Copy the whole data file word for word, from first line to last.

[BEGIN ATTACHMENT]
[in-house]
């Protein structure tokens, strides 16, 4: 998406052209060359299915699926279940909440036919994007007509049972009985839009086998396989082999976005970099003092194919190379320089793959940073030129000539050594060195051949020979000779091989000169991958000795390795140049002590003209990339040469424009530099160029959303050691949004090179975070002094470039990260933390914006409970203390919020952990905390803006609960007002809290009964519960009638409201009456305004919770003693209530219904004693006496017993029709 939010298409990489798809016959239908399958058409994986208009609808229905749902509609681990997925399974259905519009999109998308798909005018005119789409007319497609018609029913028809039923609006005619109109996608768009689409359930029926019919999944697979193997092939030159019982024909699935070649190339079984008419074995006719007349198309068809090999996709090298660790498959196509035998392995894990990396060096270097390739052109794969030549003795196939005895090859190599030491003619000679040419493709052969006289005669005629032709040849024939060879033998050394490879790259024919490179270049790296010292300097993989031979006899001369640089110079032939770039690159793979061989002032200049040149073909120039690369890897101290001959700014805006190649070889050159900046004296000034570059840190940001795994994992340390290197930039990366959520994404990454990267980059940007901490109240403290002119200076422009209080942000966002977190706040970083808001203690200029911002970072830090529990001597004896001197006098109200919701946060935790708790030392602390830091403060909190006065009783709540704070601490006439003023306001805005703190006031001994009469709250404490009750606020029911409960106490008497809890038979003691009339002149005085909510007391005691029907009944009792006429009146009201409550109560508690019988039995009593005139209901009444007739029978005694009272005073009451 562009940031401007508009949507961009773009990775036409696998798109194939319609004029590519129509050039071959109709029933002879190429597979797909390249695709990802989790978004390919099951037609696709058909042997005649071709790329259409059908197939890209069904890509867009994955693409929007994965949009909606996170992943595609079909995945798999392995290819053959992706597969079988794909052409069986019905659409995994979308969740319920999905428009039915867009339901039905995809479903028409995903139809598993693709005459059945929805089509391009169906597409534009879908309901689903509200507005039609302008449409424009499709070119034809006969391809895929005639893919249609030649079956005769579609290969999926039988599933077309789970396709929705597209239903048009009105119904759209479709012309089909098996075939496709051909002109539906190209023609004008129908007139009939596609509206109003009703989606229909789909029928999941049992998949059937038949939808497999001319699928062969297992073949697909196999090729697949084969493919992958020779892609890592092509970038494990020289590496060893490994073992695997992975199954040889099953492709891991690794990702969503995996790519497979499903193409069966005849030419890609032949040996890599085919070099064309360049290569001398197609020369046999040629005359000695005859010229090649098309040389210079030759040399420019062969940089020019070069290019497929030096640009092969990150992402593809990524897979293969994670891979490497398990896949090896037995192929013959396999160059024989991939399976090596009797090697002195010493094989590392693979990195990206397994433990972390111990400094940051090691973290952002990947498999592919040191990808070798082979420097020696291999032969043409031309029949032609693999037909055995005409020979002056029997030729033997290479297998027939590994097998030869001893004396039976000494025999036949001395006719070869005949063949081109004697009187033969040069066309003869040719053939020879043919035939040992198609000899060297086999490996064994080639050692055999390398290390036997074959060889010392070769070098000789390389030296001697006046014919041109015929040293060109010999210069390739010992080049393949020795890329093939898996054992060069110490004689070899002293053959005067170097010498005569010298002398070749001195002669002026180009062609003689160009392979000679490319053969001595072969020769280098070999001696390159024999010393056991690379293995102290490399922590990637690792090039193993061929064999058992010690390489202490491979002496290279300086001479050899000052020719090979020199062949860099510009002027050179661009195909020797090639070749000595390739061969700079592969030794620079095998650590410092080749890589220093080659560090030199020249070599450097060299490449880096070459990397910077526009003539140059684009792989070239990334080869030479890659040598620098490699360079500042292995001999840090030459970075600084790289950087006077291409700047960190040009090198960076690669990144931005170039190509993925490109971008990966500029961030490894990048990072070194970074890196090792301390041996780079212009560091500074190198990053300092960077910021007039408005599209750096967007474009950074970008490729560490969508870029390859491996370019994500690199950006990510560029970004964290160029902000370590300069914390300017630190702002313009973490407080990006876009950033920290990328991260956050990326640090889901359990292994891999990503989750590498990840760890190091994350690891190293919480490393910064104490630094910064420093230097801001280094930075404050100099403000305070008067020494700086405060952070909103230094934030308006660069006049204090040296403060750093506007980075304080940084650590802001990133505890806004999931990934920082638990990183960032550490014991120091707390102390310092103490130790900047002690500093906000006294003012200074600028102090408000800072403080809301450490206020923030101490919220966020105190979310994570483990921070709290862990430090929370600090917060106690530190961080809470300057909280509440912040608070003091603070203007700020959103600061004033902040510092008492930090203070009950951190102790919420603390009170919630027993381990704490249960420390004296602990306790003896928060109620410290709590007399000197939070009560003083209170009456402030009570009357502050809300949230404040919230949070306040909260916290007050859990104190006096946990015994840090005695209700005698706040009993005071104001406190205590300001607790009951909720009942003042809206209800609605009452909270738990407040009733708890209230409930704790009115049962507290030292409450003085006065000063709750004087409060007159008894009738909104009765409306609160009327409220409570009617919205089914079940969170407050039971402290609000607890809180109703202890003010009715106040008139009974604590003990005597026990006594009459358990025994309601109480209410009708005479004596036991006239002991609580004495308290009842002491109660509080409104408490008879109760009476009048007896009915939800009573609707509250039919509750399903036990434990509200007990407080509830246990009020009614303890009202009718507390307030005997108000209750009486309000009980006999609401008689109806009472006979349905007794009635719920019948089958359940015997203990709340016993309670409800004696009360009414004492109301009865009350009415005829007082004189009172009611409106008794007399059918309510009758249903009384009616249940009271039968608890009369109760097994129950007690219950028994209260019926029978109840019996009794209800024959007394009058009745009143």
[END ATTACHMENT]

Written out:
[in-house]
């Protein structure tokens, strides 16, 4: 998406052209060359299915699926279940909440036919994007007509049972009985839009086998396989082999976005970099003092194919190379320089793959940073030129000539050594060195051949020979000779091989000169991958000795390795140049002590003209990339040469424009530099160029959303050691949004090179975070002094470039990260933390914006409970203390919020952990905390803006609960007002809290009964519960009638409201009456305004919770003693209530219904004693006496017993029709 939010298409990489798809016959239908399958058409994986208009609808229905749902509609681990997925399974259905519009999109998308798909005018005119789409007319497609018609029913028809039923609006005619109109996608768009689409359930029926019919999944697979193997092939030159019982024909699935070649190339079984008419074995006719007349198309068809090999996709090298660790498959196509035998392995894990990396060096270097390739052109794969030549003795196939005895090859190599030491003619000679040419493709052969006289005669005629032709040849024939060879033998050394490879790259024919490179270049790296010292300097993989031979006899001369640089110079032939770039690159793979061989002032200049040149073909120039690369890897101290001959700014805006190649070889050159900046004296000034570059840190940001795994994992340390290197930039990366959520994404990454990267980059940007901490109240403290002119200076422009209080942000966002977190706040970083808001203690200029911002970072830090529990001597004896001197006098109200919701946060935790708790030392602390830091403060909190006065009783709540704070601490006439003023306001805005703190006031001994009469709250404490009750606020029911409960106490008497809890038979003691009339002149005085909510007391005691029907009944009792006429009146009201409550109560508690019988039995009593005139209901009444007739029978005694009272005073009451 562009940031401007508009949507961009773009990775036409696998798109194939319609004029590519129509050039071959109709029933002879190429597979797909390249695709990802989790978004390919099951037609696709058909042997005649071709790329259409059908197939890209069904890509867009994955693409929007994965949009909606996170992943595609079909995945798999392995290819053959992706597969079988794909052409069986019905659409995994979308969740319920999905428009039915867009339901039905995809479903028409995903139809598993693709005459059945929805089509391009169906597409534009879908309901689903509200507005039609302008449409424009499709070119034809006969391809895929005639893919249609030649079956005769579609290969999926039988599933077309789970396709929705597209239903048009009105119904759209479709012309089909098996075939496709051909002109539906190209023609004008129908007139009939596609509206109003009703989606229909789909029928999941049992998949059937038949939808497999001319699928062969297992073949697909196999090729697949084969493919992958020779892609890592092509970038494990020289590496060893490994073992695997992975199954040889099953492709891991690794990702969503995996790519497979499903193409069966005849030419890609032949040996890599085919070099064309360049290569001398197609020369046999040629005359000695005859010229090649098309040389210079030759040399420019062969940089020019070069290019497929030096640009092969990150992402593809990524897979293969994670891979490497398990896949090896037995192929013959396999160059024989991939399976090596009797090697002195010493094989590392693979990195990206397994433990972390111990400094940051090691973290952002990947498999592919040191990808070798082979420097020696291999032969043409031309029949032609693999037909055995005409020979002056029997030729033997290479297998027939590994097998030869001893004396039976000494025999036949001395006719070869005949063949081109004697009187033969040069066309003869040719053939020879043919035939040992198609000899060297086999490996064994080639050692055999390398290390036997074959060889010392070769070098000789390389030296001697006046014919041109015929040293060109010999210069390739010992080049393949020795890329093939898996054992060069110490004689070899002293053959005067170097010498005569010298002398070749001195002669002026180009062609003689160009392979000679490319053969001595072969020769280098070999001696390159024999010393056991690379293995102290490399922590990637690792090039193993061929064999058992010690390489202490491979002496290279300086001479050899000052020719090979020199062949860099510009002027050179661009195909020797090639070749000595390739061969700079592969030794620079095998650590410092080749890589220093080659560090030199020249070599450097060299490449880096070459990397910077526009003539140059684009792989070239990334080869030479890659040598620098490699360079500042292995001999840090030459970075600084790289950087006077291409700047960190040009090198960076690669990144931005170039190509993925490109971008990966500029961030490894990048990072070194970074890196090792301390041996780079212009560091500074190198990053300092960077910021007039408005599209750096967007474009950074970008490729560490969508870029390859491996370019994500690199950006990510560029970004964290160029902000370590300069914390300017630190702002313009973490407080990006876009950033920290990328991260956050990326640090889901359990292994891999990503989750590498990840760890190091994350690891190293919480490393910064104490630094910064420093230097801001280094930075404050100099403000305070008067020494700086405060952070909103230094934030308006660069006049204090040296403060750093506007980075304080940084650590802001990133505890806004999931990934920082638990990183960032550490014991120091707390102390310092103490130790900047002690500093906000006294003012200074600028102090408000800072403080809301450490206020923030101490919220966020105190979310994570483990921070709290862990430090929370600090917060106690530190961080809470300057909280509440912040608070003091603070203007700020959103600061004033902040510092008492930090203070009950951190102790919420603390009170919630027993381990704490249960420390004296602990306790003896928060109620410290709590007399000197939070009560003083209170009456402030009570009357502050809300949230404040919230949070306040909260916290007050859990104190006096946990015994840090005695209700005698706040009993005071104001406190205590300001607790009951909720009942003042809206209800609605009452909270738990407040009733708890209230409930704790009115049962507290030292409450003085006065000063709750004087409060007159008894009738909104009765409306609160009327409220409570009617919205089914079940969170407050039971402290609000607890809180109703202890003010009715106040008139009974604590003990005597026990006594009459358990025994309601109480209410009708005479004596036991006239002991609580004495308290009842002491109660509080409104408490008879109760009476009048007896009915939800009573609707509250039919509750399903036990434990509200007990407080509830246990009020009614303890009202009718507390307030005997108000209750009486309000009980006999609401008689109806009472006979349905007794009635719920019948089958359940015997203990709340016993309670409800004696009360009414004492109301009865009350009415005829007082004189009172009611409106008794007399059918309510009758249903009384009616249940009271039968608890009369109760097994129950007690219950028994209260019926029978109840019996009794209800024959007394009058009745009143």